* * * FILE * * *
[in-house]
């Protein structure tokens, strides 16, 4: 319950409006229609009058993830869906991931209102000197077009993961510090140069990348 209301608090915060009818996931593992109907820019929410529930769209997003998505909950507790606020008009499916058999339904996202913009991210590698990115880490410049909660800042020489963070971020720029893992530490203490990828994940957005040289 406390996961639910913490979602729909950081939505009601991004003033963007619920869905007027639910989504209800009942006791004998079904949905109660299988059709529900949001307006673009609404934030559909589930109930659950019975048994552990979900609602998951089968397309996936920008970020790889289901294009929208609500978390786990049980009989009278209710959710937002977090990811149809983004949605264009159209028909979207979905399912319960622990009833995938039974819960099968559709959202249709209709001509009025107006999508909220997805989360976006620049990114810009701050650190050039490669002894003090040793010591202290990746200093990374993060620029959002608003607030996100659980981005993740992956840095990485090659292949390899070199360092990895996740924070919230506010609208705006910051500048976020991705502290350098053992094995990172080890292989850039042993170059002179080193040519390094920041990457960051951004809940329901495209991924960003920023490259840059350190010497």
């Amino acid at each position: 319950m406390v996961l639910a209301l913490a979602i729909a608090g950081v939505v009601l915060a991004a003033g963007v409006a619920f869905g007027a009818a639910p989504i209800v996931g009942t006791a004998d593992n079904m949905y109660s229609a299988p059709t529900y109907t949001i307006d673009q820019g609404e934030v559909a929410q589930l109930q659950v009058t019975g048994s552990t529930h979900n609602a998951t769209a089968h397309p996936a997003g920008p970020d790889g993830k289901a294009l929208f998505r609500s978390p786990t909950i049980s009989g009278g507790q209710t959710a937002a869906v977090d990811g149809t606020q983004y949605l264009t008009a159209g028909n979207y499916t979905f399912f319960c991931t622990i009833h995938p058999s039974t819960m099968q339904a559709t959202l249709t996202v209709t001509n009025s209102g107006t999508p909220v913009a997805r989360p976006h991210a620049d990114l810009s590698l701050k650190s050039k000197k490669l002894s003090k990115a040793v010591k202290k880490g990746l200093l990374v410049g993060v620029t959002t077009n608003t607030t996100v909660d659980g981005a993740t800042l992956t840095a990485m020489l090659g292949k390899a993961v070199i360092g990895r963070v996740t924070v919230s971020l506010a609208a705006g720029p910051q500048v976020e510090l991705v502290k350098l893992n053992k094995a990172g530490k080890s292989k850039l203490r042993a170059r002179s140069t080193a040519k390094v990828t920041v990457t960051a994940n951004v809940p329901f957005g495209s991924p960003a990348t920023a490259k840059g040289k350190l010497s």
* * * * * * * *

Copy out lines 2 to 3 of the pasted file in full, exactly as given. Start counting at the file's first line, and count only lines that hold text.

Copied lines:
């Protein structure tokens, strides 16, 4: 319950409006229609009058993830869906991931209102000197077009993961510090140069990348 209301608090915060009818996931593992109907820019929410529930769209997003998505909950507790606020008009499916058999339904996202913009991210590698990115880490410049909660800042020489963070971020720029893992530490203490990828994940957005040289 406390996961639910913490979602729909950081939505009601991004003033963007619920869905007027639910989504209800009942006791004998079904949905109660299988059709529900949001307006673009609404934030559909589930109930659950019975048994552990979900609602998951089968397309996936920008970020790889289901294009929208609500978390786990049980009989009278209710959710937002977090990811149809983004949605264009159209028909979207979905399912319960622990009833995938039974819960099968559709959202249709209709001509009025107006999508909220997805989360976006620049990114810009701050650190050039490669002894003090040793010591202290990746200093990374993060620029959002608003607030996100659980981005993740992956840095990485090659292949390899070199360092990895996740924070919230506010609208705006910051500048976020991705502290350098053992094995990172080890292989850039042993170059002179080193040519390094920041990457960051951004809940329901495209991924960003920023490259840059350190010497």
């Amino acid at each position: 319950m406390v996961l639910a209301l913490a979602i729909a608090g950081v939505v009601l915060a991004a003033g963007v409006a619920f869905g007027a009818a639910p989504i209800v996931g009942t006791a004998d593992n079904m949905y109660s229609a299988p059709t529900y109907t949001i307006d673009q820019g609404e934030v559909a929410q589930l109930q659950v009058t019975g048994s552990t529930h979900n609602a998951t769209a089968h397309p996936a997003g920008p970020d790889g993830k289901a294009l929208f998505r609500s978390p786990t909950i049980s009989g009278g507790q209710t959710a937002a869906v977090d990811g149809t606020q983004y949605l264009t008009a159209g028909n979207y499916t979905f399912f319960c991931t622990i009833h995938p058999s039974t819960m099968q339904a559709t959202l249709t996202v209709t001509n009025s209102g107006t999508p909220v913009a997805r989360p976006h991210a620049d990114l810009s590698l701050k650190s050039k000197k490669l002894s003090k990115a040793v010591k202290k880490g990746l200093l990374v410049g993060v620029t959002t077009n608003t607030t996100v909660d659980g981005a993740t800042l992956t840095a990485m020489l090659g292949k390899a993961v070199i360092g990895r963070v996740t924070v919230s971020l506010a609208a705006g720029p910051q500048v976020e510090l991705v502290k350098l893992n053992k094995a990172g530490k080890s292989k850039l203490r042993a170059r002179s140069t080193a040519k390094v990828t920041v990457t960051a994940n951004v809940p329901f957005g495209s991924p960003a990348t920023a490259k840059g040289k350190l010497s």